The Carpenters were one of the biggest-selling American musical acts of all time. Between 1970 and 1984 brother and sister Richard and Karen Carpenter had 17 top 20 hits, including "Goodbye to Love", "Yesterday Once More", "Close to You" and "Rainy Days and Mondays". They notched up 10 gold singles, nine gold albums, one multi-platinum album and three Grammy awards. Karen's velvety voice and Richard's airy melodies and meticulously crafted arrangements stood in direct contrast to the louder, wilder rock dominating the rest of the charts at the time, yet they became immensely popular, selling more than 100m  records.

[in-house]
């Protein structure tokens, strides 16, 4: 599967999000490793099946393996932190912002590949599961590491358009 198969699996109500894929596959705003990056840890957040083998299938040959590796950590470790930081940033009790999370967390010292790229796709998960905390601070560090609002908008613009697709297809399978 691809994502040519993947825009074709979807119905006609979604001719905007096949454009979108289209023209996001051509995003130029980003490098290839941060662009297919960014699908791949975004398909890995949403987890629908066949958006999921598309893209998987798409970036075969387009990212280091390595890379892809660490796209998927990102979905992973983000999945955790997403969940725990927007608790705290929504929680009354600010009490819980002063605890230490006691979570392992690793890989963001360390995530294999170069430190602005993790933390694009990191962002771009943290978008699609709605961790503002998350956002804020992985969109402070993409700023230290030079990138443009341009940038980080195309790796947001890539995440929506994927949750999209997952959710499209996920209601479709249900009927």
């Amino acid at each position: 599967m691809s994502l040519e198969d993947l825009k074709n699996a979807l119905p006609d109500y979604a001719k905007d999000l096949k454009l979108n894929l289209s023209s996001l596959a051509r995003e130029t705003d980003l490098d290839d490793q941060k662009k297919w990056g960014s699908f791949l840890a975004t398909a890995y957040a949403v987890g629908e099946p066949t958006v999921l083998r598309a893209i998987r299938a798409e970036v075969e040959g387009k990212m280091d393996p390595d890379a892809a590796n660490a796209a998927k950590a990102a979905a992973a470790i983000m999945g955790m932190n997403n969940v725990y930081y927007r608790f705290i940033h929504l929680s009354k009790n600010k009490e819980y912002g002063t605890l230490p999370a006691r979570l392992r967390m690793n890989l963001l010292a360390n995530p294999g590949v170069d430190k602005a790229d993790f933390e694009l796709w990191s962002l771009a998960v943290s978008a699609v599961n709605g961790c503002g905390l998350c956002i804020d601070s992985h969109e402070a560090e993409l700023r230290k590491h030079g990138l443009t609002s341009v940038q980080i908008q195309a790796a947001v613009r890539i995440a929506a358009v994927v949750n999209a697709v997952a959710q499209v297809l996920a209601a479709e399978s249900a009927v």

Richard was the musical driving force but it was Karen's effortless voice that lay behind the Carpenters' hits. Promoted from behind the drums to star vocalist, she became one of the decade's most instantly recognisable female singers. But there was a tragic discrepancy between her public and private selves. Offstage, away from the spotlight, she felt desperately unloved by her mother, Agnes, who favoured Richard, and struggled with low self-esteem, eventually developing anorexia nervosa from which she never recovered. She died at the age of 32. In 1996 journalist Rob Hoerburger powerfully summed up Karen Carpenter's tribulations in a New York Times Magazine feature: "If anorexia has classically been defined as a young woman's struggle for control, then Karen was a prime candidate, for the two things she valued most in the world – her voice and her mother's love – were exclusively the property of her brother Richard. At least she would control the size of her own body." And control it she did. By September 1975 her weight fell to 6st 7lb (41kg). Karen's quest to be thin seems to have begun innocently enough just after high school graduation when she started the Stillman water diet. Although she was never obese, she was what most would consider a chubby 17-year-old at 10st 5lb. (She was 5ft 4in tall.) She levelled off at around 8st 8lb and maintained her weight by eating sensibly but not starving herself. Even so, eating while on tour was problematic for Karen, as she described in 1973: "When you're on the road it's hard to eat. Period. On top of that, it's rough to eat well. We don't like to eat before a show because I can't stand singing with a full stomach… You never get to dinner until, like, midnight, and if you eat heavy you're not going to sleep, and you're going to be a balloon." Karen was shocked when she saw photos from an August 1973 Lake Tahoe concert where an unflattering outfit accentuated her paunch. She hired a personal trainer, who made visits to her home and recommended a diet low in calories but high in carbohydrates. Instead of slimming down as she had hoped, Karen started to put on muscle and bulk up. Watching the Carpenters on a Bob Hope television special that autumn, she remarked that she had put on some extra weight. Richard agreed she looked a bit heavier. She was discouraged and vowed she was going to "do something about it". She fired her trainer, and immediately set out on a mission to shed the unwanted pounds on her own. She purchased a hip cycle, which she used each morning on her bed, and because it was portable the equipment was packed and taken with her on tour.